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Article
Publication date: 19 September 2019

Stephanie Maynard-Patrick and S. Gayle Baugh

The authors introduce a new measure of felt obligation to mentor in order to explore generalized reciprocity in mentoring. The purpose of this paper is to explore whether felt…

Abstract

Purpose

The authors introduce a new measure of felt obligation to mentor in order to explore generalized reciprocity in mentoring. The purpose of this paper is to explore whether felt obligation to mentor adds prediction to mentor job performance in combination with mentoring functions provided and mentor-assessed benefits and costs of mentoring.

Design/methodology/approach

Hypotheses were tested in a sample of firefighters in the Southwestern USA using moderated regression analysis.

Findings

Protégé reported mentoring functions provided predicted mentor performance, but neither mentoring benefits nor costs predicted mentor performance. Felt obligation to mentor interacted with mentoring functions reported such that mentor performance was highest when both mentoring functions provided and felt obligation to mentor were high.

Research limitations/implications

The results indicate that the new measure may prove to be of value for exploring generalized reciprocity in mentoring. Further, more research using mentoring benefits and costs is merited. Findings are limited by use of a new measure of felt obligation to mentor as well as the fact that the research was conducted in a setting in which employees were expected to serve as mentors.

Practical implications

Organizations may leverage felt obligation to mentor in order to support effective informal or formal mentoring relationships, whereas focusing on the benefits of mentoring may be a less valuable strategy.

Originality/value

The research offers a new measure to help to understand generalized reciprocity as a motivation to mentor as well as suggesting that more empirical attention should be given to the perceived benefits and costs of mentoring.

Details

Career Development International, vol. 24 no. 7
Type: Research Article
ISSN: 1362-0436

Keywords

Article
Publication date: 1 October 2005

Ellen A. Fagenson‐Eland, S. Gayle Baugh and Melenie J. Lankau

To examine the influence of demographic differences on congruence of mentors' and protégés' perceptions of developmental support and frequency of communication.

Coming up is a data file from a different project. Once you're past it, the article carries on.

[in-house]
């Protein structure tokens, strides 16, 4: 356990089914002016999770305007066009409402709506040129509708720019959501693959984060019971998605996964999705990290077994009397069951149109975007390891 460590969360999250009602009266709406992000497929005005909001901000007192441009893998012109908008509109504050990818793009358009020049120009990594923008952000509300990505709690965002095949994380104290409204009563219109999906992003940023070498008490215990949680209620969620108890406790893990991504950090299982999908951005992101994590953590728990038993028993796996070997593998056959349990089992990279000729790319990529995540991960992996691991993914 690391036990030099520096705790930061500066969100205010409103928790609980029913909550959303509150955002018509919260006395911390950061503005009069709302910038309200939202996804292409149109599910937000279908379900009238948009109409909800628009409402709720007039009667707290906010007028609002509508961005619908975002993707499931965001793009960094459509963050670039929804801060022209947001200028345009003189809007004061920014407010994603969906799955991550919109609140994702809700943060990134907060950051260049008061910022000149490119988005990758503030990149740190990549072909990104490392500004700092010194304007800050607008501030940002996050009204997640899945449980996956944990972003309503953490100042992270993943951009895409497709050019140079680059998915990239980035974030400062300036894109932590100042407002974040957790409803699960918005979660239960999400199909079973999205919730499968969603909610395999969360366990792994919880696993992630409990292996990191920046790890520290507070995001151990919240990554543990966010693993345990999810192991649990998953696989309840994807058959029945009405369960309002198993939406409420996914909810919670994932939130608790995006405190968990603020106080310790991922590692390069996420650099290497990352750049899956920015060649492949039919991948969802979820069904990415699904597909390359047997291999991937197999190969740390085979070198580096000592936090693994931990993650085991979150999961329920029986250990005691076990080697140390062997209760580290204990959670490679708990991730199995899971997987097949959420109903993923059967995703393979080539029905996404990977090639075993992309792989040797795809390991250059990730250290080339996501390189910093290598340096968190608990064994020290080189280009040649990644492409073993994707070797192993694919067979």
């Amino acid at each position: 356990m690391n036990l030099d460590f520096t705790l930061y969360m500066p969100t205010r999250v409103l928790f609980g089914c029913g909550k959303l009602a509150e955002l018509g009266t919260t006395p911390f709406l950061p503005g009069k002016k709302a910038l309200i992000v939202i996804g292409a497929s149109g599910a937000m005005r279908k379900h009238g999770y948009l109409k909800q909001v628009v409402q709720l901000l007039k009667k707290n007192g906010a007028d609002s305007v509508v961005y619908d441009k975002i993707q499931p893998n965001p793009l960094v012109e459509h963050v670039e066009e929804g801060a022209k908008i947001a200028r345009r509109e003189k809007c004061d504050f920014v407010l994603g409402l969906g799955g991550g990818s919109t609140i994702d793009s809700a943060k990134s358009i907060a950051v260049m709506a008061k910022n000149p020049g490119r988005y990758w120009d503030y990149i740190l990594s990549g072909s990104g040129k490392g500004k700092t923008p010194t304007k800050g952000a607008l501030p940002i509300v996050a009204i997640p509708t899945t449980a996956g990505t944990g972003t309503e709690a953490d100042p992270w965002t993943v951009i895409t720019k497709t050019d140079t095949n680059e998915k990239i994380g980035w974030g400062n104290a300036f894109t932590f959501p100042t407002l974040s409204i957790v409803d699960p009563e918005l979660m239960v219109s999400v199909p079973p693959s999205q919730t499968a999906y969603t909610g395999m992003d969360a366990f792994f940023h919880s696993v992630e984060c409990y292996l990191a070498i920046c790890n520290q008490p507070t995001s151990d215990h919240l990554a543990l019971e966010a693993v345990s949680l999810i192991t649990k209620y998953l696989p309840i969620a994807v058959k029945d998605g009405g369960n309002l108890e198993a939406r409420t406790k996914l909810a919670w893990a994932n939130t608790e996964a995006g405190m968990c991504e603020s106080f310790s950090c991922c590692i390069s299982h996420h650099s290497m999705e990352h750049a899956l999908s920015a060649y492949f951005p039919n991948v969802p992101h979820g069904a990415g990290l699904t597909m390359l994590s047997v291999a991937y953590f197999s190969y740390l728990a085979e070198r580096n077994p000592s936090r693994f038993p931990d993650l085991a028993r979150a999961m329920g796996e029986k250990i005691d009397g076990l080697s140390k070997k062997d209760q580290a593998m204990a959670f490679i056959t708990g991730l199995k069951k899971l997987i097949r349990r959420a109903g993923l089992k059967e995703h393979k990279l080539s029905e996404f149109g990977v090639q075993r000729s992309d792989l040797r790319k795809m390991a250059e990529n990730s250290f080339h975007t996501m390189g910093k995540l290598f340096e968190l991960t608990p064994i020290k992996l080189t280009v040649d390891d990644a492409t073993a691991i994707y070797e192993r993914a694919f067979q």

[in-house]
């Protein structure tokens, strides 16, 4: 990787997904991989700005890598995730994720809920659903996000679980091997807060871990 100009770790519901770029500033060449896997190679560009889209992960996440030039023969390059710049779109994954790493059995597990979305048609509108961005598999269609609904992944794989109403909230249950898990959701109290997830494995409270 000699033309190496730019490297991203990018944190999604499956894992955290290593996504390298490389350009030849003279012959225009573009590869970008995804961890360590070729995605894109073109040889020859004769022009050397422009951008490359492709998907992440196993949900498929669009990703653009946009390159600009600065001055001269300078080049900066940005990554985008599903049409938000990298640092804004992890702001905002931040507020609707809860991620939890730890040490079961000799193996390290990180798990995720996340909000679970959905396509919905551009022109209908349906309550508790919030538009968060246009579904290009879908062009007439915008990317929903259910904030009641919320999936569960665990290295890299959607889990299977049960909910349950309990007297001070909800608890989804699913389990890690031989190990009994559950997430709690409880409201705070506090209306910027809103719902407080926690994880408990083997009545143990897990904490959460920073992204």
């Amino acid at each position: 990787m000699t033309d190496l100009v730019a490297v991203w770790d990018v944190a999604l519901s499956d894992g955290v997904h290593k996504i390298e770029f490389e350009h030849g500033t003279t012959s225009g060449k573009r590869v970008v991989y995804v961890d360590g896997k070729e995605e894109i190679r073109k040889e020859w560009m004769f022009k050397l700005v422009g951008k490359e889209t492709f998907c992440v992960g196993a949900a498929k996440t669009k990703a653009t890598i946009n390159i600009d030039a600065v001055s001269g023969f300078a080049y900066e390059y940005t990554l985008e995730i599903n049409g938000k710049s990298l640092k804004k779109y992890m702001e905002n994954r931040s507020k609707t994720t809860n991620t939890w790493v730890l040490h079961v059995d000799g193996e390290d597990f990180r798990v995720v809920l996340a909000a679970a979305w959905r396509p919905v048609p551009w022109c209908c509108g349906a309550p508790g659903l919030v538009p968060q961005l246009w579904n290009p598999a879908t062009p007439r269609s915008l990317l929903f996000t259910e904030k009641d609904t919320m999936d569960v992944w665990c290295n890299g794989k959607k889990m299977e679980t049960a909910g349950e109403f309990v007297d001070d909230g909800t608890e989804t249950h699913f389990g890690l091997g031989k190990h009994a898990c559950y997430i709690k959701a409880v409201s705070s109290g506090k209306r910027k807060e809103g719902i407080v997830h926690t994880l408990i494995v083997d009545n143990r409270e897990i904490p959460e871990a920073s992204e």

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Abstract

Purpose

To examine the influence of demographic differences on congruence of mentors' and protégés' perceptions of developmental support and frequency of communication.

Design/methodology/approach

Data on demographics (organizational tenure, age, gender, and educational level), mentoring functions, and frequency of communication were collected from both the mentor and protégé in 27 mentoring dyads from two medium‐sized high technology companies. Correlation and pattern analysis were used to analyze the data.

Findings

Results indicated significant congruence between mentor and protégé perceptions of developmental mentoring and frequency of communication. Differences between the mentor and protégé on organizational tenure and age reduced congruence of perceptions, whereas differences with respect to gender and education did not.

Research limitations/implications

The small sample size limits the statistical power of the analysis and the inclusion of high technology companies limits generalizability.

Practical implications

While mentors and protégés generally view aspects of their relationship in a congruent manner, large discrepancies in age or tenure in the organization may lead to disagreement about the nature of the relationship. This information should be considered in developing formal mentoring programs.

Originality/value

This research is one of only a few studies that use the mentoring dyad as the unit of analysis. Unlike others, this study focuses on how the participants view the mentoring relationship itself.

Details

Career Development International, vol. 10 no. 6/7
Type: Research Article
ISSN: 1362-0436

Keywords

Article
Publication date: 1 October 2005

S. Gayle Baugh and Sherry E. Sullivan

This special issue seeks to examine mentoring relationships and offer new perspectives and frameworks, suggesting exciting avenues for future research on mentoring and career…

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Abstract

Purpose

This special issue seeks to examine mentoring relationships and offer new perspectives and frameworks, suggesting exciting avenues for future research on mentoring and career development.

Design/methodology/approach

In the last two decades, the workplace has been dramatically transformed. Individuals traditionally had careers entrenched in organizations, relying on the paternalistic firm for career development. Increasingly now, individuals are enacting careers outside organizational boundaries, defining career success on their own terms rather than by the organizational measures of salary and rank. Rapid technological change and globalization have intensified the decoupling of individual careers from organizations, putting more emphasis on individuals for their own career development and creating an even greater need for mentoring.